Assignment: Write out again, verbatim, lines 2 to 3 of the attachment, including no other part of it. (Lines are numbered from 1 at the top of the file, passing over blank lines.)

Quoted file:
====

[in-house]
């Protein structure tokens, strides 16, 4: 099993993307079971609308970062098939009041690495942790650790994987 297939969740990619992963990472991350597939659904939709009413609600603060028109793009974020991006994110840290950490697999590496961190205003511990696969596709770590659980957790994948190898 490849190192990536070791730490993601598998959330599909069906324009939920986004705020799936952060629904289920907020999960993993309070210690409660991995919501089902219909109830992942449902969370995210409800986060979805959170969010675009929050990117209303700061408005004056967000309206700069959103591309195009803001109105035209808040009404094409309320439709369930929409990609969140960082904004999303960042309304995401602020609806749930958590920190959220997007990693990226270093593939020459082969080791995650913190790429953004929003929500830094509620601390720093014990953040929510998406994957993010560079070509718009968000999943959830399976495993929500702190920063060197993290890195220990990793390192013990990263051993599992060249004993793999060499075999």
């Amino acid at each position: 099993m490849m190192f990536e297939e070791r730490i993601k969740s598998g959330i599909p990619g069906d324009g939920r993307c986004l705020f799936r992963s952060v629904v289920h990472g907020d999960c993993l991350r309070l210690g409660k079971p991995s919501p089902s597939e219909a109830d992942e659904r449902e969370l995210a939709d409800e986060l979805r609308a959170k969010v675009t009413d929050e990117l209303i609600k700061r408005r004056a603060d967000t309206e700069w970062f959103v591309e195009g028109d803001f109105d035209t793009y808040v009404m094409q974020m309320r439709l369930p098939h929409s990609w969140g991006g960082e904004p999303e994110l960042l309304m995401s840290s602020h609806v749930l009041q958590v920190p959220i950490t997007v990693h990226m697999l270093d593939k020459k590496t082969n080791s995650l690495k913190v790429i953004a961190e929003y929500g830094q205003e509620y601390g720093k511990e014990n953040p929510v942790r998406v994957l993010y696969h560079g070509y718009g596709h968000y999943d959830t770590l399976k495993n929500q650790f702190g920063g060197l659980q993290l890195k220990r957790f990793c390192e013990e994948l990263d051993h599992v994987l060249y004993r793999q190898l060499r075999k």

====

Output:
């Protein structure tokens, strides 16, 4: 099993993307079971609308970062098939009041690495942790650790994987 297939969740990619992963990472991350597939659904939709009413609600603060028109793009974020991006994110840290950490697999590496961190205003511990696969596709770590659980957790994948190898 490849190192990536070791730490993601598998959330599909069906324009939920986004705020799936952060629904289920907020999960993993309070210690409660991995919501089902219909109830992942449902969370995210409800986060979805959170969010675009929050990117209303700061408005004056967000309206700069959103591309195009803001109105035209808040009404094409309320439709369930929409990609969140960082904004999303960042309304995401602020609806749930958590920190959220997007990693990226270093593939020459082969080791995650913190790429953004929003929500830094509620601390720093014990953040929510998406994957993010560079070509718009968000999943959830399976495993929500702190920063060197993290890195220990990793390192013990990263051993599992060249004993793999060499075999």
């Amino acid at each position: 099993m490849m190192f990536e297939e070791r730490i993601k969740s598998g959330i599909p990619g069906d324009g939920r993307c986004l705020f799936r992963s952060v629904v289920h990472g907020d999960c993993l991350r309070l210690g409660k079971p991995s919501p089902s597939e219909a109830d992942e659904r449902e969370l995210a939709d409800e986060l979805r609308a959170k969010v675009t009413d929050e990117l209303i609600k700061r408005r004056a603060d967000t309206e700069w970062f959103v591309e195009g028109d803001f109105d035209t793009y808040v009404m094409q974020m309320r439709l369930p098939h929409s990609w969140g991006g960082e904004p999303e994110l960042l309304m995401s840290s602020h609806v749930l009041q958590v920190p959220i950490t997007v990693h990226m697999l270093d593939k020459k590496t082969n080791s995650l690495k913190v790429i953004a961190e929003y929500g830094q205003e509620y601390g720093k511990e014990n953040p929510v942790r998406v994957l993010y696969h560079g070509y718009g596709h968000y999943d959830t770590l399976k495993n929500q650790f702190g920063g060197l659980q993290l890195k220990r957790f990793c390192e013990e994948l990263d051993h599992v994987l060249y004993r793999q190898l060499r075999k």